The Truth About Social Isolation

Fear and loneliness

Here’s an extract from a funding bid that Emma wrote, to explain why we care so much about reducing social isolation in our local communities.

The issue I am addressing is social isolation. I understand this problem through personal experience and running groups in Plymouth. We are a grass roots organisation and deeply connected to our local community. We listen to people’s stories everyday about how lonely and disconnected they feel and have a clear picture of the problem we are trying to solve. It affects everyone, but particularly the most vulnerable people in society. Lack of funding and investment mean that strong, local community networks do not exist for most of the people who come to our groups, and long waiting lists for mental health services have prevented them from getting the help they need.

We are on the brink of an unprecedented social isolation crisis of a magnitude which we can only begin to imagine. Social isolation is seen by many as one of the largest health concerns we face, and research commissioned by the Eden Project found that 45% of adults often feel lonely and a fifth of young people have no close friends. The pandemic has revealed how much we must change in society.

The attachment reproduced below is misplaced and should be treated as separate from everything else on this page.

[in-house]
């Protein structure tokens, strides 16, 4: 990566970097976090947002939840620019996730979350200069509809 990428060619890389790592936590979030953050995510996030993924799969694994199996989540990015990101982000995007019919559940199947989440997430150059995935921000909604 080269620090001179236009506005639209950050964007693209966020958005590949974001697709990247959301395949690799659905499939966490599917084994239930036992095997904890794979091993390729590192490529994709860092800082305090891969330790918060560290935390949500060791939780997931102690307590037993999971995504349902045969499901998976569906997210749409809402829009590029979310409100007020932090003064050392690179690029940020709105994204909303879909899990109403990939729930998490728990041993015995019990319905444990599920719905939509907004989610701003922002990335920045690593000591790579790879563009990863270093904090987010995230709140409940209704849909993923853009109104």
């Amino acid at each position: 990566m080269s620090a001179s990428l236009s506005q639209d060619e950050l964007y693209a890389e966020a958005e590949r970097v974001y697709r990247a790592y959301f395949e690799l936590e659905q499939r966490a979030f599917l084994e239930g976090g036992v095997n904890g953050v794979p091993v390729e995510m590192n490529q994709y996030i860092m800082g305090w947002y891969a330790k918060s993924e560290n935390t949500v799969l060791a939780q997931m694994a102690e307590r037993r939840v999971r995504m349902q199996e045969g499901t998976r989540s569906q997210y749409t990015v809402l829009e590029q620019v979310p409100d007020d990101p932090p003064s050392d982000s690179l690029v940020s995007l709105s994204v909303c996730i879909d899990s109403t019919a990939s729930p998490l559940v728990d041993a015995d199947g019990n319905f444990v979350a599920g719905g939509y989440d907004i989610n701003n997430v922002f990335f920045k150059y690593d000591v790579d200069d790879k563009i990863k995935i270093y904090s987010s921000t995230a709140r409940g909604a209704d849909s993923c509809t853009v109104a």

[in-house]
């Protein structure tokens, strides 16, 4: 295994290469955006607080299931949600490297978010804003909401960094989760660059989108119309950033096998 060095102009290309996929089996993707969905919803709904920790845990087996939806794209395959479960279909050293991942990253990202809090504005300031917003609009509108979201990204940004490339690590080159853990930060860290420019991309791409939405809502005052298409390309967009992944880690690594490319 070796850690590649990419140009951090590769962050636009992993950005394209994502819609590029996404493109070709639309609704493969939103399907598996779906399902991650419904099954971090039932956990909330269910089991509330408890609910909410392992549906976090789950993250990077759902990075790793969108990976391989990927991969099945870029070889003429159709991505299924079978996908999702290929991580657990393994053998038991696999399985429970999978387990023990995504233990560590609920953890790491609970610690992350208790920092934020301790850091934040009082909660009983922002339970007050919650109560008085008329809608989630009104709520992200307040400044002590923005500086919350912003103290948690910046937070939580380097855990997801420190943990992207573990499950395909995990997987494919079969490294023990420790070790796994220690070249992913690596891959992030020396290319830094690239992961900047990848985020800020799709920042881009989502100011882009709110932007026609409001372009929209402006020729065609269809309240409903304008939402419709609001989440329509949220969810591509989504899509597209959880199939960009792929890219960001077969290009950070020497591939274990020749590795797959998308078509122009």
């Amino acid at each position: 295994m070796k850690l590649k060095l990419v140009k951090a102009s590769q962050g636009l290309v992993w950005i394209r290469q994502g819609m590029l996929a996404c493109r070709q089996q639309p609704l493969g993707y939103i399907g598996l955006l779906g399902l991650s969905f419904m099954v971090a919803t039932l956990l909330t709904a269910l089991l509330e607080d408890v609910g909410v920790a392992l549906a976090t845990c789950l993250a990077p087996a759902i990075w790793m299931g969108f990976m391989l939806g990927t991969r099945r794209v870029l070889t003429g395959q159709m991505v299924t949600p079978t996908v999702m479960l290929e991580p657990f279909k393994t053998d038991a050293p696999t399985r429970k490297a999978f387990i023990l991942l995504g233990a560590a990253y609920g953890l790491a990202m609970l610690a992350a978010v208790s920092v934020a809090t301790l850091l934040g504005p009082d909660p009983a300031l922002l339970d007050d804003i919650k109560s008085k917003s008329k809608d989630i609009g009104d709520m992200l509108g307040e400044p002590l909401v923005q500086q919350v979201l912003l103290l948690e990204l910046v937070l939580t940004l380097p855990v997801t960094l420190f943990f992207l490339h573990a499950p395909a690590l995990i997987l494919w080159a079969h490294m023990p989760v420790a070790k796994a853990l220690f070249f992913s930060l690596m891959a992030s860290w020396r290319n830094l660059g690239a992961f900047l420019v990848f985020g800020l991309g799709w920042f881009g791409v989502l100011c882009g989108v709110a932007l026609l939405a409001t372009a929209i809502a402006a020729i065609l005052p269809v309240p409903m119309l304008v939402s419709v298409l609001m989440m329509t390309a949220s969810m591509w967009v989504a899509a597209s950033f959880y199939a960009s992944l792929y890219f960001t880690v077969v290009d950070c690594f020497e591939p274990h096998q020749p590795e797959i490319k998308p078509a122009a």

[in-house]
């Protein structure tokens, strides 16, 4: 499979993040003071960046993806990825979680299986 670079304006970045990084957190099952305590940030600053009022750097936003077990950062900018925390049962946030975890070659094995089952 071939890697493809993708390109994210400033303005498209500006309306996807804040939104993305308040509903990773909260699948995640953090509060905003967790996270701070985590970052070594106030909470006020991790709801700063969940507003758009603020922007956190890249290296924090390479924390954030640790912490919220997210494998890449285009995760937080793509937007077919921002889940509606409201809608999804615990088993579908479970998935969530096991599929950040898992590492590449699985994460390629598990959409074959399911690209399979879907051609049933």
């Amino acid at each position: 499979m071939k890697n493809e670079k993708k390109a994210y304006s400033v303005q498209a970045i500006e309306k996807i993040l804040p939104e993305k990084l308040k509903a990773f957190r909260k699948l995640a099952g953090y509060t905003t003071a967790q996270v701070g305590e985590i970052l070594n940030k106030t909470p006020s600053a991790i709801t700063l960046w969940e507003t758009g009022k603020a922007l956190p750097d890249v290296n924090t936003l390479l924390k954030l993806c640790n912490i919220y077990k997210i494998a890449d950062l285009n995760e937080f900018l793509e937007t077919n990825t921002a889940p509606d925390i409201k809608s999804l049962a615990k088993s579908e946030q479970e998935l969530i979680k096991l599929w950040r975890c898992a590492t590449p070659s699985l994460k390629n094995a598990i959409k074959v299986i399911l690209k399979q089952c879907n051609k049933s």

I understand that the easiest, cheapest, most accessible, and effective way of alleviating loneliness is conversation. Early intervention is crucial to stop mental and physical problems associated with loneliness spiral into chronic states. This is a national problem and has a massive impact on people’s ability to reach their potential and lead happy, fulfilled lives. Surveys show that the isolation created by lockdown has produced serious damage to peoples mental and physical health. It can cause depression, anxiety, feelings of hopelessness, loss of self-esteem, addiction strokes, high blood pressure, dementia, strokes, and sleep disorders. The British Heart Foundation recognises “an association between social isolation and an increased risk of dying.” Long term it can ruin relationships, cause problems at work, and make it difficult to overcome serious illnesses. Social isolation can literally kill you.

Emma Sprawson

If this issue affects you or someone you know, many of our weekly groups are free to attend. One of us can meet you outside before the session if you like, as we know how uncomfortable it can be to join a new group. Contact us if you would like to come along.

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